Monte Rosa climbing history
Monte Rosa has always represented a point of interest for its natural beauty, inspiring many great figures including poets, authors, painters, naturalists and, above all, alpinists.
It is known that in the early 500s, Leonardo da Vinci adventured onto the slopes of Monboso (Monte Rosa). The origin of this name comes from the ancient Celtic name, "roëse”, "roiza”, "rovesa”, meaning glacier.
The first true recorded ascent of Monte Rosa dates back to 1778; the "Roccia della Scoperta” near the Lys Col, was climbed by seven alpinists from Gressoney, Valentino and Joseph Beck, Sebastian Linty, Joseph Zumstein, Nicolas Vincent, François Castel and Etienne Lisco.
The subsequent climbs on the massif were also led by alpinists from Gressoney; in 1819 Nicolas and Joseph Vincent claimed the peak which then took their name (Vincent Pyramid). In the same year, Nicolas Vincent and Joseph Zumstein reached the 4561-metre peak which is now known as the Zumstein spitz.
In 1893, the Gressoney guides accompanied Her Majesty the Queen Margherita of Savoia to the opening ceremony of the highest observatory hut in Europe, which was named after her. Later, there were many first ascents completed by the Gressoney guides.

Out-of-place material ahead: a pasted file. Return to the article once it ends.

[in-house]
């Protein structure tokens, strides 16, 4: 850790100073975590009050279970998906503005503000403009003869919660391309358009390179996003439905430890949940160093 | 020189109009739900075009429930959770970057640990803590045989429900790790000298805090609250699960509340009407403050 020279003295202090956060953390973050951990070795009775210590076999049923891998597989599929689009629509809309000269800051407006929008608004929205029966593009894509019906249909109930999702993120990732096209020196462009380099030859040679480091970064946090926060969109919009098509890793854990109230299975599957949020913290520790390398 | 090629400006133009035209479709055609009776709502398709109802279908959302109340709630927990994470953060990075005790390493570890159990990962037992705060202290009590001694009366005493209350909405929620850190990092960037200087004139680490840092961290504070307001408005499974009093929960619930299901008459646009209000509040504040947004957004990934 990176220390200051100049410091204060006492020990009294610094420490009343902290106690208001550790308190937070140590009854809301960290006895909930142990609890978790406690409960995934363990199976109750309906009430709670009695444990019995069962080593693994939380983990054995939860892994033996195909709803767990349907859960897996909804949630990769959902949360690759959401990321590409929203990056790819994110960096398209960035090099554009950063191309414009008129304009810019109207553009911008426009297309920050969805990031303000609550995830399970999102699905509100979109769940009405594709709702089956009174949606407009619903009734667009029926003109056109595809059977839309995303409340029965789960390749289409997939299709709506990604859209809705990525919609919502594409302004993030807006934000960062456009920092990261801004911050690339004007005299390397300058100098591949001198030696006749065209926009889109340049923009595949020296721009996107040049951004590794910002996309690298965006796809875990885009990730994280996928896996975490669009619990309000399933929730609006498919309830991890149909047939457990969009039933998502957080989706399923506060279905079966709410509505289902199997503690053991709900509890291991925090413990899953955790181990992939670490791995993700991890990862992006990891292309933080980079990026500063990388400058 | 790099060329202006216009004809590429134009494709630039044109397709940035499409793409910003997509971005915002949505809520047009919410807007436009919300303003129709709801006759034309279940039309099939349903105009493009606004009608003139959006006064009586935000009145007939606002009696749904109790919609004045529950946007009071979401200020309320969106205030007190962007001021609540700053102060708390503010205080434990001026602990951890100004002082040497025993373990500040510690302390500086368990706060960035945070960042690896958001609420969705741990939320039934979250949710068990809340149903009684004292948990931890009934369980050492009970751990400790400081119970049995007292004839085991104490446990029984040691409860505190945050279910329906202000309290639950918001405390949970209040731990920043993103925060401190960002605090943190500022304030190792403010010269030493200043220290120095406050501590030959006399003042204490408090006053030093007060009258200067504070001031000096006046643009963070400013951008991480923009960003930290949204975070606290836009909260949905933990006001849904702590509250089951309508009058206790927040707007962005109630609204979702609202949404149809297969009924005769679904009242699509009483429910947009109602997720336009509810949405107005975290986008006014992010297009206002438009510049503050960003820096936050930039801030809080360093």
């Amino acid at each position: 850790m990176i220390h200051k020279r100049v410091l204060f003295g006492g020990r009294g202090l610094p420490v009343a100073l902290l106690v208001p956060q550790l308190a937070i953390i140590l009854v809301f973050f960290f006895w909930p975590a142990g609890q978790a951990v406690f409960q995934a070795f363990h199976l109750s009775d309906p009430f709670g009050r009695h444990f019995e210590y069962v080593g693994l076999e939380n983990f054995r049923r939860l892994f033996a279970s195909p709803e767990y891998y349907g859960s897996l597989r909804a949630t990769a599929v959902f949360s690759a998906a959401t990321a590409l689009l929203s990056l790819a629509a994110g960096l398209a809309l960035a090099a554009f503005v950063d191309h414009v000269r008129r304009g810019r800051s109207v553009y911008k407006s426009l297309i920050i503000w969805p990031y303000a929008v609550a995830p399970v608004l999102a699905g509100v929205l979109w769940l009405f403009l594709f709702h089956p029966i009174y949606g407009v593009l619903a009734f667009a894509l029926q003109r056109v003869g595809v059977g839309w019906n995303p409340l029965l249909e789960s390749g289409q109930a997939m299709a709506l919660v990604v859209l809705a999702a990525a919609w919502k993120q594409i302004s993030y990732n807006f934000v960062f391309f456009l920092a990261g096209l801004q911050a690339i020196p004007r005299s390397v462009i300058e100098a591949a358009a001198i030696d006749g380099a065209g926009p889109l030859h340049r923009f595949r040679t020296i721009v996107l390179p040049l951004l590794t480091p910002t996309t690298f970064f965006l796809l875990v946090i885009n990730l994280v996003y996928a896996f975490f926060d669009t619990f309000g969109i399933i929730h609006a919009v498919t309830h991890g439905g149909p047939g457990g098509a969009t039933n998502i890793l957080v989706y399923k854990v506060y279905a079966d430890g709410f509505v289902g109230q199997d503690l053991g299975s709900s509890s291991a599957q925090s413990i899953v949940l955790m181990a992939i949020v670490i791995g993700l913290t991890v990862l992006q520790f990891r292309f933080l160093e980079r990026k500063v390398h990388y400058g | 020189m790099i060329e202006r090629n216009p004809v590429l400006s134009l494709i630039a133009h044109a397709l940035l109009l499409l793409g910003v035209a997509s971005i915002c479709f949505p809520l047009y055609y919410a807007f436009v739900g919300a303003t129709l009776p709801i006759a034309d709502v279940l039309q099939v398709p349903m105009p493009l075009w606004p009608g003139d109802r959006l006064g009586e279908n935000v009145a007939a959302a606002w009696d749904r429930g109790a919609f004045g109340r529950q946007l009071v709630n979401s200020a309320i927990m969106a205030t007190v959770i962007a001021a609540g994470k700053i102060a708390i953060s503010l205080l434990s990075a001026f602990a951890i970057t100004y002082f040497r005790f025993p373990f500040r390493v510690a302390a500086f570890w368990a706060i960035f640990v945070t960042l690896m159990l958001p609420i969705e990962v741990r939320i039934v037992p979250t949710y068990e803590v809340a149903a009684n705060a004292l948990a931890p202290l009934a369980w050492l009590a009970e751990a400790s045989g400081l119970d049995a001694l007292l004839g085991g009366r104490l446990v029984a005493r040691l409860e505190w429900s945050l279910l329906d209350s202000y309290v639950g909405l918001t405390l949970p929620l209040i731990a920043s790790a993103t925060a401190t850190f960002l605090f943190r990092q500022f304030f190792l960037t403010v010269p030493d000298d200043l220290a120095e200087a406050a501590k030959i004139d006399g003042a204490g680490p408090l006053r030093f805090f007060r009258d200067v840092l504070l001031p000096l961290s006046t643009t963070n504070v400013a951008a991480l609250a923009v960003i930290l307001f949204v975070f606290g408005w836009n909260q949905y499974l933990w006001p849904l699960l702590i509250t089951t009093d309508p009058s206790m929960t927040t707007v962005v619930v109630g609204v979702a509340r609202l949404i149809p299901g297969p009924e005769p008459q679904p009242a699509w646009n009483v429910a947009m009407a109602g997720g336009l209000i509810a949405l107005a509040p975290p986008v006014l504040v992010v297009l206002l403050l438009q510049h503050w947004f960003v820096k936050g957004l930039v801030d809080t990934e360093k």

In 1902, there was the first ascent of the south-east face of the Western Lyskamm by the guides, Franceso Curta, Giacomo Davide and Alessandro Lazier.
In 1903, the guides, Curtaz and Pellissier, along with Mrs Grace Filder, opened a new route on the south-east face of Western Lyskamm, which was then given the name, "via Filder” (the Filder route).
In 1907, the first winter ascent of Dufour peak place with the guides Antonio Curtaz and Franz Lazier who accompanied the alpinist Mario Piacenza.
Then, in 1911, the first Italian ascent of the north face of Lyskamm and the first ascent of the south-west ridge of Castore were completed by the the guide Antonio Welf along with his client, Carlo Fortina.
The Society of the Gressoney Alpine Guides was founded in 1963.